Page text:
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March 9, 2012, 3:16 pm betterhomesgardens
Paving isn't as hard as it looks and it's a great way to save a few dollars when you're re-doing the front yard.
Paving is the flooring of choice for most outdoor living areas and pathways. And, as long as the ground is level, you can lay the pavers yourself – it’s easier than you might think and a great way to save a few dollars! Just follow this simple guide to learn how to design, choose materials and lay your way to a beautiful space you can enjoy all year-round.
1. Once you master the skills of basic paving, you can create almost all the hard landscapes you’ll need in a garden, including paths, patios or courtyards.
2. Consider this clever approach to bridge different levels in your garden. A series of broad, shallow, brick-lined ‘terraces’ create a gradual descent, without breaking the feel of a pathway.
3. Garden edging meets walkway with this quirky serpentine divider. To create a similar look, lay out your pavers to shape and run flexible metal edging along both sides to secure in position. Then, mortar the paver joins for a smooth, even finish.
4. Recycled bricks create lovely paved surfaces, giving an instant aged and weathered look that suits established gardens. Just remember that bricks are thicker than modern pavers, so more excavation for the base will be required.
5. Circular paving is easy to lay when you use a simple running bond pattern, as here. Include a central focal point too, such as a sundial or pond.
6. In courtyard situations where paving runs right up to the building walls, make creative use of pots to green the scene. Try softening the rigid symmetry of a square area by filling one corner with a collection of pots, staggered in height and planted with clipped buxus.
7. Using terracotta tiles to pave outdoor areas creates a neat, finished look, but it’s not a job for the amateur. Tiles are a great choice for a stylish, raised garden that may incorporate a geometric pond, as here. And the mortar-filled joins mean there will be no weeds to worry about!
8. Adopt bold simplicity to create a contemplative Zen courtyard. You can use large-format square pavers in pale sandstone tones and edge the area with raised garden beds filled with slender, black-stemmed bamboo. Mulch with glistening white pebbles.
9. Mix up your flooring surfaces in small areas to inject a little visual energy into the scene. Here, conventional charcoal paving is broken by a seam of river pebbles before changing to a two-tone colour scheme of stone and grey.
10. Be creative and design a delightful space using stone pavers and red gravel. Try curving a row around a pond (or garden bed) and add a double line of stepping stones for easy access through the garden.
11. Don’t forget those neglected garden corners, where mud rules. For an easy and charming makeover, lay a floor of paving and group a set of pots – try a trimmed evergreen in the background, edged by a trio of seasonal flowers in matching terracotta.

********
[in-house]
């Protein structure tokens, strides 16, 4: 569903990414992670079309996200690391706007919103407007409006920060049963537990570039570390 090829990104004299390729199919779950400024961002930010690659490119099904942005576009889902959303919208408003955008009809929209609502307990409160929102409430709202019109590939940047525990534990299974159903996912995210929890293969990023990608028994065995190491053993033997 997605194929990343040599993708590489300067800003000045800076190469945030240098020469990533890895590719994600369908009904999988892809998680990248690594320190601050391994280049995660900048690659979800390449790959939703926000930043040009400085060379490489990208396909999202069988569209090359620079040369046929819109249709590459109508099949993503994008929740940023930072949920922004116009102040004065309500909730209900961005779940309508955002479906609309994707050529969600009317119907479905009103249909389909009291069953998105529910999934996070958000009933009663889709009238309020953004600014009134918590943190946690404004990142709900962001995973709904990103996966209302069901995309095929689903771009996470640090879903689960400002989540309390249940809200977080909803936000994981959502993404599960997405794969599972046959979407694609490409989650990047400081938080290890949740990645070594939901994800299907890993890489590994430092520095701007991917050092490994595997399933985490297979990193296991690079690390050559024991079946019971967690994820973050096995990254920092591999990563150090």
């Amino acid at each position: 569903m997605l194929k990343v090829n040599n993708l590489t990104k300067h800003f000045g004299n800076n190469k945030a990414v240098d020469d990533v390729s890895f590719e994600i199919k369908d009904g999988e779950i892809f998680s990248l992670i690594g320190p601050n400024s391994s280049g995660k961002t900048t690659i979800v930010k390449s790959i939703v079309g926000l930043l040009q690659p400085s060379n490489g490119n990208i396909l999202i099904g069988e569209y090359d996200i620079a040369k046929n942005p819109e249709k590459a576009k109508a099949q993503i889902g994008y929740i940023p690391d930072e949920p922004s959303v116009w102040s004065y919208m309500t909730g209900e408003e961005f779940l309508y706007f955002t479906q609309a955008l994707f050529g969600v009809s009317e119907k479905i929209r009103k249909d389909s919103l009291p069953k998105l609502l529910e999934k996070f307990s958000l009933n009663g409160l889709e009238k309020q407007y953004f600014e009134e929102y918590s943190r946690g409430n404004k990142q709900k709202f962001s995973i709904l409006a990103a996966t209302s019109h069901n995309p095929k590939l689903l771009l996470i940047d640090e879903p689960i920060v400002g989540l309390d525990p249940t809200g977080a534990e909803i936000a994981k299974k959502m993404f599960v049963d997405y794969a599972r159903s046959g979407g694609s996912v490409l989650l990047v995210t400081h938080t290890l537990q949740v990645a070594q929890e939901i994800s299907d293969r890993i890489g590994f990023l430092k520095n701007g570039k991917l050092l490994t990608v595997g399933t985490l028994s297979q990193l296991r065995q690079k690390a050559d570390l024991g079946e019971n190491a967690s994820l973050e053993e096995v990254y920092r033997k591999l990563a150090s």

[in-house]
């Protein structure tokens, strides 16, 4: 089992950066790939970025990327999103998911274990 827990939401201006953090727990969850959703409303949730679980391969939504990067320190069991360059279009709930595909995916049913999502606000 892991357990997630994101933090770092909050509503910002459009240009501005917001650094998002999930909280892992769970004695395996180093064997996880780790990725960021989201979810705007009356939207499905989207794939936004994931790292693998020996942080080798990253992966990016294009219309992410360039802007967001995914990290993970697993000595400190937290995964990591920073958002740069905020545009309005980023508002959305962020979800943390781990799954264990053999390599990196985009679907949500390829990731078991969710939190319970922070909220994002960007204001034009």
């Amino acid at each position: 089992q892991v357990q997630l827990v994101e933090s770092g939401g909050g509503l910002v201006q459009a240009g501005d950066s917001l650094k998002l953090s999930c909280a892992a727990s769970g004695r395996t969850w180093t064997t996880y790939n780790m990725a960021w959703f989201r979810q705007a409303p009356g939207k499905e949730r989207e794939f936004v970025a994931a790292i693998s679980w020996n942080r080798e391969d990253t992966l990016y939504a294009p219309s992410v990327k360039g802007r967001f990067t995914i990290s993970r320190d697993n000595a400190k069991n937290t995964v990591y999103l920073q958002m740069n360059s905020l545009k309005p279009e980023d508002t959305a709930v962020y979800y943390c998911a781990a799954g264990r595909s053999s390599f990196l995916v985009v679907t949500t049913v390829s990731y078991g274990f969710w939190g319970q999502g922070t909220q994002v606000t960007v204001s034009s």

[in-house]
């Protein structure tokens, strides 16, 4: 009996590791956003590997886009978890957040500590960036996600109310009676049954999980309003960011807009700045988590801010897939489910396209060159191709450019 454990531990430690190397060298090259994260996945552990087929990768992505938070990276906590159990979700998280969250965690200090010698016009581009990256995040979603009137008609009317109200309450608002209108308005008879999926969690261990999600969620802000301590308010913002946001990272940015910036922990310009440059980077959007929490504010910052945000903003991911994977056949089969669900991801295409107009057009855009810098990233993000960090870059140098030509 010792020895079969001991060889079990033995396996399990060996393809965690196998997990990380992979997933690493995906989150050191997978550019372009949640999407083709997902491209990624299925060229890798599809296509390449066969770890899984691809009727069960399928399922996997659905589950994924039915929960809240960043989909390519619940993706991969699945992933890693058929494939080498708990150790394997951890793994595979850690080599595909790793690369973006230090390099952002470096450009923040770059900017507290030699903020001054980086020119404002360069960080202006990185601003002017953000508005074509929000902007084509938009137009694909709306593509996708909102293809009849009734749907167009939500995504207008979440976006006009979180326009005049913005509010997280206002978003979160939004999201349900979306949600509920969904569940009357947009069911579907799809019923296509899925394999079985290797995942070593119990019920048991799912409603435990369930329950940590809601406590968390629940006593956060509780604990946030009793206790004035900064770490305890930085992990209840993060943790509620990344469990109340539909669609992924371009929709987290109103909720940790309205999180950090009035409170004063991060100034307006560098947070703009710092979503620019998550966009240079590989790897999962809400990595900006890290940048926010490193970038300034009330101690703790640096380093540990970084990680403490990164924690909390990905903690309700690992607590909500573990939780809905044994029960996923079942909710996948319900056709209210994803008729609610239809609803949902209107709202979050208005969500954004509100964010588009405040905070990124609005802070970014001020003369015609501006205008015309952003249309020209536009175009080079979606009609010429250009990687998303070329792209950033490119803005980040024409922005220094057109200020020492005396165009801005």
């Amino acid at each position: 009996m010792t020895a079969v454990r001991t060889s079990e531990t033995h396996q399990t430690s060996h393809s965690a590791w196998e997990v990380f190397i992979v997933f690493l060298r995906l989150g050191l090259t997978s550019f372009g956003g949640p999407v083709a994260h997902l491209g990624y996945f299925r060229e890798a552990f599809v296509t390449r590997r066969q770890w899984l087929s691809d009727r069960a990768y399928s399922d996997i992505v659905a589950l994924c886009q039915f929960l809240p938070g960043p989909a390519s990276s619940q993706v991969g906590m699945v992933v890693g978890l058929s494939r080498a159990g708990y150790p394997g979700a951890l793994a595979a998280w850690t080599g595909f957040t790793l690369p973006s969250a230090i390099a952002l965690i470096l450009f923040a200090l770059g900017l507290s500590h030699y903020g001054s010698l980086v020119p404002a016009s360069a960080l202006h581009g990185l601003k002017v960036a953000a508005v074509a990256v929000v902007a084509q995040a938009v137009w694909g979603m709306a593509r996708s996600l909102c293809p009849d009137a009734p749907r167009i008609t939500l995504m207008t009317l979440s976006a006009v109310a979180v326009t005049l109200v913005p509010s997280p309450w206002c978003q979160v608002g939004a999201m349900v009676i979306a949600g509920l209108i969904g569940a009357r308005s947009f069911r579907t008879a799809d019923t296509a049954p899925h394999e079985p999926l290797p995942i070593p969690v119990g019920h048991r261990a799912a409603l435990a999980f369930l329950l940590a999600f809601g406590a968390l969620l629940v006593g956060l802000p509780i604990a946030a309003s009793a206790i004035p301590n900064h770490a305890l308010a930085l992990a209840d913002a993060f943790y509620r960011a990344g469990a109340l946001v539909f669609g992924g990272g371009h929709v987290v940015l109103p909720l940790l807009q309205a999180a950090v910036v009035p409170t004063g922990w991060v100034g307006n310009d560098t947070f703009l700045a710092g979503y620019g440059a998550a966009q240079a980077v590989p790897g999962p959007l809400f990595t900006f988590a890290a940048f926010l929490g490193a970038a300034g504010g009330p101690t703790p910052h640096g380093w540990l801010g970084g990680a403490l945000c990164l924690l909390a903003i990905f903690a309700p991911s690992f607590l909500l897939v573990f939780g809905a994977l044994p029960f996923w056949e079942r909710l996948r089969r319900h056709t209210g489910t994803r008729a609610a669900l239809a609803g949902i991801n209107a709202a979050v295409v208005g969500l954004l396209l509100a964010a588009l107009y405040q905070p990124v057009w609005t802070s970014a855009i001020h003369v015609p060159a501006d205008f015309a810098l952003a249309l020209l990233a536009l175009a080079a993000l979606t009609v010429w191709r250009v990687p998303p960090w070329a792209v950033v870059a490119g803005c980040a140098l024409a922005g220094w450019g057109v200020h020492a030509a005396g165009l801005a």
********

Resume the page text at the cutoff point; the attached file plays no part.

12. Mixing different-sized pavers can create a lovely effect in smaller areas, like this dining courtyard. However, there’s no room for guesswork – you need to draw out the exact dimensions of the area and carefully calculate each piece before you buy.
Here are the five basic steps to laying your own paving. For this project, we used timber edging (45 x 70mm H4-treated pine) but you can install a concrete haunch after the paving is laid (see Edging, page 104), if you prefer.Gather your supplies
- BroomHERE’S HOW
STEP 1 Using H4-treated pine, outline shape of area to be paved. Screw together and secure with hardwood pegs around outside. Excavate to appropriate depth. To calculate depth, measure thickness of paver and add 25mm of sand and 65mm of base material (that is 75mm, less 10mm once compacted), if using.
STEP 2 Spread base material (if using) to a depth of about 75mm and compact. A manual tamper (pictured here) can be used for compacting small areas but, if you’re paving a large space, you can hire a plate compactor to help make the job easier.
STEP 3 Once the base is fully compacted, spread a layer of sand on top, to a depth of about 25mm. Rake to level and use a timber screed to smooth surface. A notched board (pictured here) makes a handy screed for a small area of paving, where a single piece can span from 1 side to the other.
STEP 4 Start in 1 corner or along 1 edge and lay pavers, working your way forward so you only step on pavers, not levelled sand. As you place each paver down, gently tap with a rubber mallet for minor adjustments. Continue until area is fully paved.
STEP 5 To fill the cracks, spread a light layer of sharp sand over surface and use a broom to sweep it into gaps. Move broom back and forth until all joints are filled, then sweep off excess.
Create a straight or curved pathway by setting large-format square pavers into a bed of gravel.Gather your supplies
- Plate compactor or manual tamperHere’s How
STEP 1 Excavate soil, allowing for depth of compacted road base (65mm), sand (25mm) and paver thickness.
STEP 2 Spread road base. Use back of rake to level.
STEP 3 Compact road base with plate compactor, available from equipment hire outlets. If you’re paving a small area, you can use a manual tamper.
STEP 4 Spread sand and level with back of a rake.
STEP 5 Use screed to level.
STEP 6 Lay pavers in pairs, ensuring each pair is joined in centre. Space each pair about 10-15cm apart.
STEP 7 Spread decorative gravel to fill spaces between and around pavers. Use a rake to level.How to lay paving